Failure to compromise could mean Finland dropping out of a second bailout package for Greece. This would not necessarily doom the bailout -- the countries demanding collateral account for only a small fraction of the bailout funds to be provided -- but it would undermine cohesion in the euro zone and could therefore alarm markets.

A third area of concern is how much the International Monetary Fund will contribute to the second bailout of Greece, which envisages 109 billion euros of fresh official funding.

The IMF agreed last year to contribute about a third of the first bailout, which totaled 110 billion euros, but it is unclear if the Fund's emerging economy stakeholders are willing to continue shoveling large amounts of aid into a region which does not seem able to cope effectively with the crisis.

When the first Greek bailout was announced in May last year, the IMF quickly pledged its support. This time, it has not said specifically how much aid it will provide; Brazilian and Indian directors of the IMF have warned the Fund's management against pouring excessive sums of money into Europe.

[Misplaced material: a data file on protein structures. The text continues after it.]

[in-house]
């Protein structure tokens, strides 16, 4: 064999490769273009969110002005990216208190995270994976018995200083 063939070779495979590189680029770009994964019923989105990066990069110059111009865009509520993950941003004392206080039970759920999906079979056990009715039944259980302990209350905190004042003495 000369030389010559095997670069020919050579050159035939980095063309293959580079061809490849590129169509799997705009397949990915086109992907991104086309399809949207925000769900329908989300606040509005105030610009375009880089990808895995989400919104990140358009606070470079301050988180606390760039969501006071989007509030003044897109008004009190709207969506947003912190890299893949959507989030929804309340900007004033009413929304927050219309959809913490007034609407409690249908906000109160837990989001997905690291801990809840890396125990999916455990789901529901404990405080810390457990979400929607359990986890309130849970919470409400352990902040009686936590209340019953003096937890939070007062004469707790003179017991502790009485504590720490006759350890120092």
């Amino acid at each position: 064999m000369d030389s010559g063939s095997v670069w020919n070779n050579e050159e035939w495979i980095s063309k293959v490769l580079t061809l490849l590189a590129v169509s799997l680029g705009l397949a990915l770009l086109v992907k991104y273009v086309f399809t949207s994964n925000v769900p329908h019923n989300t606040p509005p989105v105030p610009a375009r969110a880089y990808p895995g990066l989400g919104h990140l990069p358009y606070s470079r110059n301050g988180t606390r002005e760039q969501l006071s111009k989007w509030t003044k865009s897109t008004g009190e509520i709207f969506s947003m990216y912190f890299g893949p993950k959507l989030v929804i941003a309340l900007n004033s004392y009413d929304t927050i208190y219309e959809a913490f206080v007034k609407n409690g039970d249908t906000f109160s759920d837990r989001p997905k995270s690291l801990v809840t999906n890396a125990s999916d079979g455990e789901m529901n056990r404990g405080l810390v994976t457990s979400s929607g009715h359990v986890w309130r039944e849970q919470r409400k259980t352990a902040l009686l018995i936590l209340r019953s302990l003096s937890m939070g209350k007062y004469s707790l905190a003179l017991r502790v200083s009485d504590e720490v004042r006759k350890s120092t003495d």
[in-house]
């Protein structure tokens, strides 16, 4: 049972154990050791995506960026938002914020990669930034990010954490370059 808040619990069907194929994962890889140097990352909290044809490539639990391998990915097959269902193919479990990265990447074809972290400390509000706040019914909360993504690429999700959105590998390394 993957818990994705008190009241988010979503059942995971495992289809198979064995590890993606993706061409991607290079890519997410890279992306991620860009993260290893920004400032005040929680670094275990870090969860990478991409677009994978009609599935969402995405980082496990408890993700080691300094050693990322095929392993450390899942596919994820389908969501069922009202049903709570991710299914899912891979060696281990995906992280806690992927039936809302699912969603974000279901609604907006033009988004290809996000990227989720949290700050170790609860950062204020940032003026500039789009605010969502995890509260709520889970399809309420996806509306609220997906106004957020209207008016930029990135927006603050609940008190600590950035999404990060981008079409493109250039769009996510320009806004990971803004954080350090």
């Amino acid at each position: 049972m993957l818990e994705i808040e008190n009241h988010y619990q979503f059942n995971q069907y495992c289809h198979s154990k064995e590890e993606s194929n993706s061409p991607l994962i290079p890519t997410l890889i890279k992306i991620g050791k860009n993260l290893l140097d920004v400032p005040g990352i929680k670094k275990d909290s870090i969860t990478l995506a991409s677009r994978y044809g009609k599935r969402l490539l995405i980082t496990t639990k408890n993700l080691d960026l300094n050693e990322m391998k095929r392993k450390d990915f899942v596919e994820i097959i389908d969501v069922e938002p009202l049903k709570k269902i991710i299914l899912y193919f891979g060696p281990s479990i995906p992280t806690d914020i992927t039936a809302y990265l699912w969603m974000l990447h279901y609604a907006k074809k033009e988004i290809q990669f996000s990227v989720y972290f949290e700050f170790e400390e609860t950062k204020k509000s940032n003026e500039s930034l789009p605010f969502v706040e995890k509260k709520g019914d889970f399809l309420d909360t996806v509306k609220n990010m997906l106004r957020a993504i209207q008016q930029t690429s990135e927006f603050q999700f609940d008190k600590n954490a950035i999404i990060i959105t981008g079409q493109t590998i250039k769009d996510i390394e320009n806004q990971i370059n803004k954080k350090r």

Such concerns were evident this week in trading of Greek bonds. Although many financial market levels in the euro zone stabilized or improved, Greece's two-year government bond yield, which reflects fears that the country may suffer a full-scale default in the next two years, soared to 46.6 percent from 37.7 percent a week earlier.

"HORRENDOUS ALTERNATIVES"

Ultimately, the euro zone may well muddle through in implementing its latest crisis package, as it has with past packages. Finnish officials on Friday held out the possibility of compromising on the collateral issue, saying they were open to adjusting their deal with Athens; some commercial bankers say privately that Greece should be able to get about 80 percent participation in its debt swap, enough for it to move forward.

So the euro zone may succeed in having all major elements of the package, including a reformed EFSF, in place by the end of October. Until then, it will count on the European Central Bank to buy Italian and Spanish bonds if necessary to stave off disaster in the markets.

Full implementation of the package may not be enough, however, to deter fresh market attacks on indebted countries.